1 he Vetter machine's small tank should give an enormous range! To check the oil. first dismount and tear off the seat, and from the pictures it looks as if the whole tank seat/sidepanel unit has to come off just to check the battery (unless it's under the tool kit or a secret door).

Come now. the standard Rocket Three is a neat looking and functional machine with a sensibly sized tank.

It would be a great day if European and Japanese companies stopped producing small fuel tanks for the North American market just because some customizing fanatics want a two-quart unit on every machine imaginable. ( The 650 BSA Firebird has the same tiny wedge tank as their 250 Single!) Instead. they should send all their machines equipped only with the larger tanks usually reserved for their more appreciative domestic markets. Luckily my 500 BSA has one.

U.S. magazines often complain about fuel tanks being too wide or too large (even CW); one magazine calls the Honda 750 tank “too large.” Now really!

To put it simply, the best looking motorcycles are all factory stock with a good-sized fuel tank and a low or flat-type handlebar. (Please, no applause.)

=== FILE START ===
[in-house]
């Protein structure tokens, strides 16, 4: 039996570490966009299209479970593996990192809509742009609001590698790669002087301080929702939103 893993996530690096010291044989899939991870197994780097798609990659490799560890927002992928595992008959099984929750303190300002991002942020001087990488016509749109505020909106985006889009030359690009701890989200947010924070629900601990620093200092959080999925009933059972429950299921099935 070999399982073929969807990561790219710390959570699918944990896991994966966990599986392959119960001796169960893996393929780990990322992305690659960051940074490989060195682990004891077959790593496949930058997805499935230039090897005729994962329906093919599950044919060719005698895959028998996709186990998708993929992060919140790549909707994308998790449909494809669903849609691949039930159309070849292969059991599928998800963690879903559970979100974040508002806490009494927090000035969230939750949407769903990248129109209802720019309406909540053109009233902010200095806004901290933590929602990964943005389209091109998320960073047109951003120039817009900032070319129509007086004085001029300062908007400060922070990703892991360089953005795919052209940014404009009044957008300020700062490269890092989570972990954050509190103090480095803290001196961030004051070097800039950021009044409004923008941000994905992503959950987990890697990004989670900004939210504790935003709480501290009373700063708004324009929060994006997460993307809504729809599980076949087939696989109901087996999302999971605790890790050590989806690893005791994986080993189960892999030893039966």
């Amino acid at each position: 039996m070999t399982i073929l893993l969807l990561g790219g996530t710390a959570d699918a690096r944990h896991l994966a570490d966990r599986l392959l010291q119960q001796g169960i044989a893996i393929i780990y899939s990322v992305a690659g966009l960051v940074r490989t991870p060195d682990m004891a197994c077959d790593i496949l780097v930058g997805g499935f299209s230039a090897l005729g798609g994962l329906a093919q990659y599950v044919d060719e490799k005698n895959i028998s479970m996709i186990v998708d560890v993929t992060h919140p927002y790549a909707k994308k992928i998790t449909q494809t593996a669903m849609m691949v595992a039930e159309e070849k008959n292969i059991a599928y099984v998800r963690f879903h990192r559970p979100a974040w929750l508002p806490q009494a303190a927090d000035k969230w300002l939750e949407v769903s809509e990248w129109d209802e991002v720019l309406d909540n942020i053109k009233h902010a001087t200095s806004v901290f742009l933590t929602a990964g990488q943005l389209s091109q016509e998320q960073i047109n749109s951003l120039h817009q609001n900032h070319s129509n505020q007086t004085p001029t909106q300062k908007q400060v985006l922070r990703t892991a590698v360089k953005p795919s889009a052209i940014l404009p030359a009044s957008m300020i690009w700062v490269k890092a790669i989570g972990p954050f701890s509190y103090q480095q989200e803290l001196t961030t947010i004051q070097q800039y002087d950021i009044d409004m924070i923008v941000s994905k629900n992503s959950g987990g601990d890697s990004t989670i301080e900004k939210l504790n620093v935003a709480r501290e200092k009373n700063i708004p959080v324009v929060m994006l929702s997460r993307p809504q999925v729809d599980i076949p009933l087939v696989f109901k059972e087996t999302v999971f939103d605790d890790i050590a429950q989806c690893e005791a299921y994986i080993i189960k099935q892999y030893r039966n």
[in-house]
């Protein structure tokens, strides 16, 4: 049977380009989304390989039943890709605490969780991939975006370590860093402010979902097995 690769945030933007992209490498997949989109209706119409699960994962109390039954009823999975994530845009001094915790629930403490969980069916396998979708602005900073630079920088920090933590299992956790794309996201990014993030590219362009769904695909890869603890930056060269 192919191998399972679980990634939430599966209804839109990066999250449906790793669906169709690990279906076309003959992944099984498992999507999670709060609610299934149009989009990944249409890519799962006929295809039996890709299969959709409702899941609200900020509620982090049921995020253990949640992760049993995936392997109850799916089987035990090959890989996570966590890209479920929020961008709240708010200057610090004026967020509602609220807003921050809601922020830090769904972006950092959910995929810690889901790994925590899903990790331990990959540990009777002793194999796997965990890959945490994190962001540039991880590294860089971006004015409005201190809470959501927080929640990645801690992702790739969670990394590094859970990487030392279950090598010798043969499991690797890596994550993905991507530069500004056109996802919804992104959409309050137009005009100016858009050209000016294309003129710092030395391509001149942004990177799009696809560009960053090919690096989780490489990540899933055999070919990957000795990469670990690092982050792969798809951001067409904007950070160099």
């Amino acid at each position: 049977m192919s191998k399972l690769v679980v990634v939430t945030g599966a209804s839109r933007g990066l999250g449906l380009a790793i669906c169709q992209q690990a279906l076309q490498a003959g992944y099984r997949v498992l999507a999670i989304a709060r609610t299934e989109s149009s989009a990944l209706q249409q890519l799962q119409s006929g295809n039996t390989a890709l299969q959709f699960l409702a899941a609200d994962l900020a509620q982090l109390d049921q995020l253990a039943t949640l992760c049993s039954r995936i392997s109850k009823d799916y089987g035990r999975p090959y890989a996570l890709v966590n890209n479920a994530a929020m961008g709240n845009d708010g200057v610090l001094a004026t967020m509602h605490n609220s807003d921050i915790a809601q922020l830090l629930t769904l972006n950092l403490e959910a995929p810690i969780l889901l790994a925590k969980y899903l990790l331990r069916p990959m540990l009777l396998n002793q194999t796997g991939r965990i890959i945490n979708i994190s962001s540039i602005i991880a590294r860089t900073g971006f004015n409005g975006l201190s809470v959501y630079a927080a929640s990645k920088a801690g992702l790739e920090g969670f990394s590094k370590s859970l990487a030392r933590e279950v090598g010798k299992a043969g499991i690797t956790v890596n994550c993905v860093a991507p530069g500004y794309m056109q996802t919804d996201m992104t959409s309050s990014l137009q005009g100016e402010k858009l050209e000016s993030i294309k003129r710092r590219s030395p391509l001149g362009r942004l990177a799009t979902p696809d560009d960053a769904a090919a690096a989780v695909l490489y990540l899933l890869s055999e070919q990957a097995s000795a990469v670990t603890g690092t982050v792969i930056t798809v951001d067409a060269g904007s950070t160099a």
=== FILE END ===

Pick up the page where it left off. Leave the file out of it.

SJOHRD BARKER Ontario, Canada


In reading your May issue, I came across a letter from a man in New Mexico. In his letter he pleaded for researchers in the motorcycle industry to begin developing a way to cut down the exhaust emissions from motorcycles before legislation is passed restricting or even outlawing motorcycling. In your answer to the letter, you didn’t even mention the problem of a smog control device for bikes. It seems that you have chosen to ignore this man’s legitimate gripe. As we have seen in the past few

years, our legislators are not in the least reluctant to pass laws that tend to restrict the sport of cycling. So why are we to think that our lawmakers are going to overlook us on the issue of smog control? Your magazine has written articles imploring motorcyclists to write their congressman and inform him of their wants and needs. And yet when a new and urgent problem is thrust into the open by one concerned individual you make absolutely no move whatsoever. If we, as individuals, can influence the people in power, why can't you. a major bike magazine, do so and with more effectiveness? If the different cycle publications would get behind the people and collectively exercise their influence and power as a backup, then maybe we could get some legislation passed in our favor it's long overdue.